Turkey is demanding an additional €2 billion— on top of the 3 billion that has already been pledged by the European Union, to help the country stem the flow of refugees, according to a German newspaper report.
German daily “Die Welt” quoted an unnamed EU diplomat who revealed that “Ankara now wants €5 billion, but we are prepared only to give the promised €3 billion.”
Negotiations over the final amount were fierce, according to the report, with Turkey demanding €3 billion a year and the EU countering, by promising that sum over two years, to be paid out piecemeal as conditions are met.
The EU has already pledged €3 billion during November negotiations as part of a deal which was supposed to help Ankara slow down the flow of refugees into Greece. In return, the pace of EU accession talks with Ankara was also to be stepped up and Turkish citizens traveling to the European Union were to receive visa-free travel.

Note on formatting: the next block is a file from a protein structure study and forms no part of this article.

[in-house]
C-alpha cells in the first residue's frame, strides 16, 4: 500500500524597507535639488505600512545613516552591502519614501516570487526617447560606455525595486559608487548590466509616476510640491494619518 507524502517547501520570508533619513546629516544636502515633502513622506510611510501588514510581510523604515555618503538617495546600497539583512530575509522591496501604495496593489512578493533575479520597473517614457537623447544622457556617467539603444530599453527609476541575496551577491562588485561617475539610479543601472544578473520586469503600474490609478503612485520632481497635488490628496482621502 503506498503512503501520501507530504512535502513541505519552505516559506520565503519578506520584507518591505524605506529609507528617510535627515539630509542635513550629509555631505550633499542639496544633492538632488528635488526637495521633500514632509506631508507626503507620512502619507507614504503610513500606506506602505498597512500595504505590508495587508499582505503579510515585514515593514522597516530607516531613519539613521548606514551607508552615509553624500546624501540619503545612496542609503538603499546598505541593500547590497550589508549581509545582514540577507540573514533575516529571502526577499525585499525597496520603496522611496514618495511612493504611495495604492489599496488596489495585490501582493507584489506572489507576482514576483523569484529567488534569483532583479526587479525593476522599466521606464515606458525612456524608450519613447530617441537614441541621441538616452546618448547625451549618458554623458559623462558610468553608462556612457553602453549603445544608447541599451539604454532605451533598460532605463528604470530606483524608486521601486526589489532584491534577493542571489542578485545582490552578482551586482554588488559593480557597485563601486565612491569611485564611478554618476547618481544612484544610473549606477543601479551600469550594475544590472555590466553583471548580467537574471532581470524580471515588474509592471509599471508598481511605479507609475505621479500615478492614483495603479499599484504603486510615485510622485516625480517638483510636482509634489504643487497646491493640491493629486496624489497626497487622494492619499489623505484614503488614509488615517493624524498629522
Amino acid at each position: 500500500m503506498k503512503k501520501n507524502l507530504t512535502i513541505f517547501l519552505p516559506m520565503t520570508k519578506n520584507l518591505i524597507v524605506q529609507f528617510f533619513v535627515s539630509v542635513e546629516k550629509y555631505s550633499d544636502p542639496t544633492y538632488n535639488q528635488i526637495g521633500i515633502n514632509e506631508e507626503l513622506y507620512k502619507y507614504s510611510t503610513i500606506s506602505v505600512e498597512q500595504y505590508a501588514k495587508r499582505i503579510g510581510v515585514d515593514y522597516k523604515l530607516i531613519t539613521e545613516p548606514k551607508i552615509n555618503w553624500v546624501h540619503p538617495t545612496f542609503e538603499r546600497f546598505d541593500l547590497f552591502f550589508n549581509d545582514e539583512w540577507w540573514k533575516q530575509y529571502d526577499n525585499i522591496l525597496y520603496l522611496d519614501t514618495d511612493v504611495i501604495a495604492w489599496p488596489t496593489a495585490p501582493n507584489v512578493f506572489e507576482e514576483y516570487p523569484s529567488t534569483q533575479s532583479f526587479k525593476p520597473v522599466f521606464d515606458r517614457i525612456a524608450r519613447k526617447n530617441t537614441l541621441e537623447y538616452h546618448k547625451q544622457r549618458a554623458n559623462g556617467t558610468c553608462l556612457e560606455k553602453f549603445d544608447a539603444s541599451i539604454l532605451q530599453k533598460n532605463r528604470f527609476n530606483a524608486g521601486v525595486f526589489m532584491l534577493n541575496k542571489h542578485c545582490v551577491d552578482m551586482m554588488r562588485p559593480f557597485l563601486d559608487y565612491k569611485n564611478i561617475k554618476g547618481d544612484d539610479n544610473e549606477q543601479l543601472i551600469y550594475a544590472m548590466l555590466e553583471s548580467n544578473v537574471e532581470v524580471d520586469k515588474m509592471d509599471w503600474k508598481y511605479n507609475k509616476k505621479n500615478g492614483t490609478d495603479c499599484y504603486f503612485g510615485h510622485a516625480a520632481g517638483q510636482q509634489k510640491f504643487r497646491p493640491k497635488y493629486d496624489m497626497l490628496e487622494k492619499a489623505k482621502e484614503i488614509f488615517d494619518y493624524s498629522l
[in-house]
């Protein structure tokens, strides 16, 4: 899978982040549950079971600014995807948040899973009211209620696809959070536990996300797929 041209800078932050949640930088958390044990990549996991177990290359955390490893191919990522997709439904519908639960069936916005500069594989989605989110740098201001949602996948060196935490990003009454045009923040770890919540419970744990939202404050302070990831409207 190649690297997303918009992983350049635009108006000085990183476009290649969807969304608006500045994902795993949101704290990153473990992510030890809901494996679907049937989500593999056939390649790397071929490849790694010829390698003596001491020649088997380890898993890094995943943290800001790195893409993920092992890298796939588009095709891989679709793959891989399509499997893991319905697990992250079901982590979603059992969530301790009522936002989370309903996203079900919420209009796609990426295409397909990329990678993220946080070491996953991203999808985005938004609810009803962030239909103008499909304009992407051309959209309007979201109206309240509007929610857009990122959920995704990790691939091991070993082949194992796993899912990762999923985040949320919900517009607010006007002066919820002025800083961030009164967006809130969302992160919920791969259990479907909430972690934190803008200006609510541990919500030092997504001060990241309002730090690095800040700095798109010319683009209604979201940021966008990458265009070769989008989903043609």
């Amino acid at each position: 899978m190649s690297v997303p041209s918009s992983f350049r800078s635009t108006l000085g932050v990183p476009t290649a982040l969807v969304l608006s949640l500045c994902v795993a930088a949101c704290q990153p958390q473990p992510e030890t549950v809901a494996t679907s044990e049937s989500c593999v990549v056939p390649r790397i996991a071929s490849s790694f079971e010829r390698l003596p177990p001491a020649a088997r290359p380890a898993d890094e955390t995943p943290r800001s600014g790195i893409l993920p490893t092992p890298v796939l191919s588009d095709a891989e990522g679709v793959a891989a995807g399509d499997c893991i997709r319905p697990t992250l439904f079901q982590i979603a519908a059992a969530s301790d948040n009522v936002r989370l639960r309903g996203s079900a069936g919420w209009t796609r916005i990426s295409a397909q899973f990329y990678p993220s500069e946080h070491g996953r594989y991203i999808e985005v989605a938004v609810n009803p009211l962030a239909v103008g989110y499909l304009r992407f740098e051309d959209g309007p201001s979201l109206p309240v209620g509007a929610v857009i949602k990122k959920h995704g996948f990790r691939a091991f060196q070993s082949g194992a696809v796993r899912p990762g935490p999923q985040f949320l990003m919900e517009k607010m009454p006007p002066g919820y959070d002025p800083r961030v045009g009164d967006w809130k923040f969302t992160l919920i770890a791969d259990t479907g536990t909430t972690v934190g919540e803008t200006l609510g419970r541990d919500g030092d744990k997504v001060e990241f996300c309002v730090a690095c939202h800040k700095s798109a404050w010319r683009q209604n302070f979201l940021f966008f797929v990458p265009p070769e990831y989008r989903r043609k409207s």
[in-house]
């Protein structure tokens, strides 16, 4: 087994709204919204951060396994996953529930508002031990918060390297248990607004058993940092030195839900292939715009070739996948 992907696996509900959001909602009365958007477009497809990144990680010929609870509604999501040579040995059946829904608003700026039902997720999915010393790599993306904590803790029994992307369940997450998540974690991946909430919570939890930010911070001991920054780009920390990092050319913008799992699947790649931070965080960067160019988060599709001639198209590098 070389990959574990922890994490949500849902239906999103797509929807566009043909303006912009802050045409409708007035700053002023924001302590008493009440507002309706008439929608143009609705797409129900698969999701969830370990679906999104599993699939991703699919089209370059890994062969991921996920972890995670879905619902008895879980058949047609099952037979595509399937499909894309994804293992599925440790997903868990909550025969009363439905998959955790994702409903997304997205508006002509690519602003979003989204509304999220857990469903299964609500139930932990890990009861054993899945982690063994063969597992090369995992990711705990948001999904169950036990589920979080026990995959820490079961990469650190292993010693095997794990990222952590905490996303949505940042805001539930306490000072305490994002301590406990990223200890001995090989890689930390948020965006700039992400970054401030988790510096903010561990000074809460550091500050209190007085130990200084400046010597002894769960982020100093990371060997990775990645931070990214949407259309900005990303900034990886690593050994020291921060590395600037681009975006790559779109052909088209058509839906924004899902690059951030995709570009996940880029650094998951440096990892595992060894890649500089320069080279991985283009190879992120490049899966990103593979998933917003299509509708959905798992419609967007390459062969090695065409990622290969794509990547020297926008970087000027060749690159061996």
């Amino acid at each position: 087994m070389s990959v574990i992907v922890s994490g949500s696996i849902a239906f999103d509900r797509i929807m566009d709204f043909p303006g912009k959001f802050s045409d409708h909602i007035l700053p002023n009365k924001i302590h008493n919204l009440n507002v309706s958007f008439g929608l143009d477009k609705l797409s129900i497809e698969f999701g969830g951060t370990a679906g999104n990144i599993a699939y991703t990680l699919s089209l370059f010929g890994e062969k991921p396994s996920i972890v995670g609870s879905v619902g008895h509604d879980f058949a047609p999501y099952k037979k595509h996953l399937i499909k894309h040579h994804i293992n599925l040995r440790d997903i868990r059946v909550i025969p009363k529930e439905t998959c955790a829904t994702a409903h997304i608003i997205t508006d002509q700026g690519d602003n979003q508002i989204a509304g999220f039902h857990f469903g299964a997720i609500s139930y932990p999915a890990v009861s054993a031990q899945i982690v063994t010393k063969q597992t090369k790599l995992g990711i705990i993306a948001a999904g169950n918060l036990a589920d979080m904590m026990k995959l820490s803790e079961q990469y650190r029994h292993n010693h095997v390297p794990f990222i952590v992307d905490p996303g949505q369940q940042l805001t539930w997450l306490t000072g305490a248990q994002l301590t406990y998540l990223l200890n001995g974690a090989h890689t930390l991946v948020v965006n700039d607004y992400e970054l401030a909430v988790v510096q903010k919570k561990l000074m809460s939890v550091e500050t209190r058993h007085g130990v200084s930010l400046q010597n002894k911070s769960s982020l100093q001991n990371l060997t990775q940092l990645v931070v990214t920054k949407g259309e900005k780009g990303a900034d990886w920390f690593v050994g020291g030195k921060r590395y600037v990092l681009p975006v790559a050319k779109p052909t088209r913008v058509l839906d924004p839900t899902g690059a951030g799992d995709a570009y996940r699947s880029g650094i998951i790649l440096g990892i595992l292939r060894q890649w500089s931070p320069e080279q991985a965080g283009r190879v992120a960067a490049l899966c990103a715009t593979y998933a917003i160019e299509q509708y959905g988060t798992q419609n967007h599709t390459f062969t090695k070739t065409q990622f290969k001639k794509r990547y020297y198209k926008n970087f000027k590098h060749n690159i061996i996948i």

But the Turks countered with a €5 billion request and also want more of a say in how the money is spent, protesting at the EU’s insistence on overseeing the disbursement of funds.
“The Turkish government is having a very hard time accepting that the billions of euros in aid for refugees are to be paid out step-by-step and after strict checks by the EU,” the diplomat continued in the DW story.
But EU sources insist that strict oversight must be in place as they fear money will creep into the Turkish system and line the pockets of corrupt officials, rather than being of benefit to Syrian refugees, according to the DW story.